We’ve previously written about the problems facing Russia’s AllofMP3. First, due to pressure from the RIAA, credit card companies blacklisted the site. Then the RIAA sued it. Now it appears the RIAA’s battle was for naught.

Torrent Freak – July 2, 2007:

AllOfMp3, the popular online music store, has been shut down by the Russian government. Pressure from the United States, and a refusal to enter the World Trade Organisation (WTO) convinced the Kremlin to take the website down for good.

Before the shutdown AllOfMP3 had nearly 6 million users who were able to download songs and albums for a fraction of the price from authorized alternatives such as the iTunes Store. MP3s were sold for $0.20 per song, or less.

It is not clear how effective the shutdown of AllOfMP3 will be. Most users will probably move to MP3sparks, a similar service with a similar setup, launched by the same company. This site is not illegal under Russian law because they use a different licensing model.

Here we go again!

  1. Jerk-Face says:

    The RIAA is stuck in physical pirate mode. I mean the old school pirate who sold music in physical form on street corners and flea markets. The RIAA would have those guys arrested and put in jail. Thus, they were unable to restart their operations until they got out. And it would put fear into others to keep them from doing the same.

    But in this new interconnected world, the RIAA doesn’t make the laws everywhere. (Despite giving it their best try.) They can’t simply go around like policemen and arrest whomever they wish. And even when they manage to shut one site down, more will pop up.

    This is the difference between fighting a war and fighting terrorism. The rules are completely different and the RIAA is simply not suited for this sort of battle..

  2. Genie says:

    Umm, the bottle was opened years ago. The RIAA and MPAA haven’t been able to stuff me back into it.

    The solution is simple, really. All they need to do is eliminate digital machines and the internet.

    Perhaps the RIAA will band with the MPAA, North Korea, Cuba, and Iran – and finally get the nuclear holocaust started. Of course, the internet was designed to survive such an event.

    If they rub my lamp, perhaps I can grant them 3 wishes of biological, chemical, and nuclear warfare on a global scale…

    Just trying to help…

  3. ECA says:

    I LOVe it…

  4. Mark Derail says:

    Have no fear ! It’s still there.

    If you had an account with AllOfMp3.com, you have one with MP3Sparks.com. Same login works, and your balance is carried over.

    So we’re still good !

  5. Lauren the Ghoti says:

    This promises to be an ongoing battle – hardcore, highly determined American greedheads and their lawyers play Whack-A-Mole with equally hardcore, equally determined Russian entrepreneurs. Make popcorn, get comfy.

  6. Jerk-Face says:

    4. “So we’re still good !”

    Yep, I just tried my old AllOfMp3 login and it works. It even carried my balance over. The RIAA must be seriously pissed!

  7. grog says:


    oh the irony is filthy rich!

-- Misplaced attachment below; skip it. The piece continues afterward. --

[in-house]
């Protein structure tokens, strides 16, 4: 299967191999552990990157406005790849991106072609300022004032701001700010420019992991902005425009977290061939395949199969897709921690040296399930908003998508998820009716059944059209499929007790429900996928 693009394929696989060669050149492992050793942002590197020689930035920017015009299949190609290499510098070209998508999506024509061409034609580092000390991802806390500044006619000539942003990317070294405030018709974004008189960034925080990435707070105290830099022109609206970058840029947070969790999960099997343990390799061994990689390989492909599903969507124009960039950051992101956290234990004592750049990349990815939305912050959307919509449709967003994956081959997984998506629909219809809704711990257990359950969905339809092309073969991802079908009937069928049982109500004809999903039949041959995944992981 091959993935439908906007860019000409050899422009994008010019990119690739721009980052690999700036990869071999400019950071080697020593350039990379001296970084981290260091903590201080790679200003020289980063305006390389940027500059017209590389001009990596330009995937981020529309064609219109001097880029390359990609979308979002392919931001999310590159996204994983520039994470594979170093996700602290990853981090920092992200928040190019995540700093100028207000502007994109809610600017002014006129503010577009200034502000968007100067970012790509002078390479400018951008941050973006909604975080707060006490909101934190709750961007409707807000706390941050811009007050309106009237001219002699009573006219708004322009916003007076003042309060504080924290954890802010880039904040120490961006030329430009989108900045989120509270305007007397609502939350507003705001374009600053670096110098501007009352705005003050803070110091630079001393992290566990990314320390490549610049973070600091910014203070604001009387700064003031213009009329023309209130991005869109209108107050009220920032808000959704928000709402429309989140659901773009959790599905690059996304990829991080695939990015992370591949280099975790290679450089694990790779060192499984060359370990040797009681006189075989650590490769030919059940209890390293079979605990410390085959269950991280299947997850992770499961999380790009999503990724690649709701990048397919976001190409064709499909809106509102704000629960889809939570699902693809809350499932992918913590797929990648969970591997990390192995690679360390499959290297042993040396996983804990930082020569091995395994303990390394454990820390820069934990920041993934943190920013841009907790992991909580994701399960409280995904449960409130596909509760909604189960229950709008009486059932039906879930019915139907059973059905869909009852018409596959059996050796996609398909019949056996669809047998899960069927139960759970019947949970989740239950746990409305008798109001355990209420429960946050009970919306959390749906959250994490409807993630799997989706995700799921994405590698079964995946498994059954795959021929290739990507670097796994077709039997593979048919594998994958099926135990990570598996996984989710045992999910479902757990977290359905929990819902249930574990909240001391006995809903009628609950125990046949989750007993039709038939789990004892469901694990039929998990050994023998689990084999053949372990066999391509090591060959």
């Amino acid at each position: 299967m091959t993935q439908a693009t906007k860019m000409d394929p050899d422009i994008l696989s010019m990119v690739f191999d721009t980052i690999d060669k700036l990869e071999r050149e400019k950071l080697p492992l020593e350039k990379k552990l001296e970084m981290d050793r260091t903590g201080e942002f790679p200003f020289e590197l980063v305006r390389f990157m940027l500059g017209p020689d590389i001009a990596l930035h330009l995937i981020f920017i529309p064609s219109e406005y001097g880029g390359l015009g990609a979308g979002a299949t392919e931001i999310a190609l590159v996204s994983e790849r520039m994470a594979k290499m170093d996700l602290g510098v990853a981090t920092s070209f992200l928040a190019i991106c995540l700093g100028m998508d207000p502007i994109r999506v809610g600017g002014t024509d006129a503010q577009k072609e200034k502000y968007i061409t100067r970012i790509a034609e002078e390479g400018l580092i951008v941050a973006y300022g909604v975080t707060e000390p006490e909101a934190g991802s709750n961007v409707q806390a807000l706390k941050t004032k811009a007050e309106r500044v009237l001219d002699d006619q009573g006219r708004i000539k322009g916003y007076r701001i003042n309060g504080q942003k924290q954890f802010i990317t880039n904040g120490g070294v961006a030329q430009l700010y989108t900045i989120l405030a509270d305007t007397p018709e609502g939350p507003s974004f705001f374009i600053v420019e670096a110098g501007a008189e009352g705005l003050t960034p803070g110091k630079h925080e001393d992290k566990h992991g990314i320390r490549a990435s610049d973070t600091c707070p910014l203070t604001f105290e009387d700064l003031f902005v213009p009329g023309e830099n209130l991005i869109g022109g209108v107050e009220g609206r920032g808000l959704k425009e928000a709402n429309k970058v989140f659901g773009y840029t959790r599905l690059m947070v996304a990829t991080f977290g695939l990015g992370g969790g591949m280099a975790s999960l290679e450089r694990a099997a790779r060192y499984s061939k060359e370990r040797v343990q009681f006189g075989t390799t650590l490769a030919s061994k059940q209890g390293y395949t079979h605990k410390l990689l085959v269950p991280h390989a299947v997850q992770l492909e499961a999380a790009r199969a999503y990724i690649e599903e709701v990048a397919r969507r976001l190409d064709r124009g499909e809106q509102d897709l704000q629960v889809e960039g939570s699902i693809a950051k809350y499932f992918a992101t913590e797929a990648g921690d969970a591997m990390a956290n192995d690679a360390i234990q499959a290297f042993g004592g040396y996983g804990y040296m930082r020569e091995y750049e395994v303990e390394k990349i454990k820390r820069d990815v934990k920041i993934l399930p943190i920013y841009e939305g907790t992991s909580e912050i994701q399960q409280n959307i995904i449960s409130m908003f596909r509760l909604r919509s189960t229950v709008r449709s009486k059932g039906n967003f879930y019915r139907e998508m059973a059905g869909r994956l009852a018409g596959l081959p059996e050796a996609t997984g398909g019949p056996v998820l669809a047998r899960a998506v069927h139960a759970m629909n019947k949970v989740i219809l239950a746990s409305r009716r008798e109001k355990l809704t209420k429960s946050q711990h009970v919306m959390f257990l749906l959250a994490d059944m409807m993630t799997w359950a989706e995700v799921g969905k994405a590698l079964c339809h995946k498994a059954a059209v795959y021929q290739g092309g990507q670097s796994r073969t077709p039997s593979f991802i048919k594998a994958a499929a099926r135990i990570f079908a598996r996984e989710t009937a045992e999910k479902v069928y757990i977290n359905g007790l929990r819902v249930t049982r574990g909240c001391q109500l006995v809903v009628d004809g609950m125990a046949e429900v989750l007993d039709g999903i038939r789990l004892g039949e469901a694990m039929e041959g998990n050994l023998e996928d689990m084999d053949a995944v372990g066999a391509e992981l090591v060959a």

a company in the former soviet union teaching an american industry painful lessons in free market competition

    what the riaa is too blinded by greed to see is that people would love to buy their music legitimately, if only the price were right who knew if you charged lower prices like walmart, you could disrupt an entire industry?

  8. Mark Derail says:

    #5 I like that whack-a-mole analogy. It’s going to cost the RIAA heavily getting rid of each MP3 store that Russian company spawns.

    #7 I agree.

    I don’t mind paying 12$ US for a physical CD / Album that might have 12 songs + goodies (pictures, movie clips, etc)

    Effectively paying 1$ US per song, but getting physical media, that I can legally convert to MP3’s and use in my car or home stereo too.

    However, I totally DO NOT AGREE on paying that same 1$ US per song for a DRM’ed MP3 file !!!

    Paying 1/5 the price is just perfect, and I’m content knowing that royalties are being paid as if those songs were being beamed over the radio.

  9. george says:

    #8. Well said!

  10. dave says:

    Now in my 50’s, I hadnt really been interested in music for many years when I discovered allofmp3. The price, 10-20 cents a song, and the well laid-out site with the ability to listen to individual tracks before buying, made music an enjoyable impulse buy again. Why borrow CDs to rip, or fool with downloading crappy copies with Limewire to save 11 cents? Before I knew it I had spent $50 and was ready to keep going before it was threatened with closure. I tried to buy a few CDs from Amazon, but the price (for an entire album when I wanted 2 songs), and the DRM on some albums made me a non-music buyer again. This is what he music industry doesnt understand. A low enough price without DRM will kill piracy, and lead to a renewal of a love of music for many people. Everybody I have talked to who has done some illegal copying has some remorse that the artists are not getting paid, but that is overcome by the disgust at the greed of the RIAA.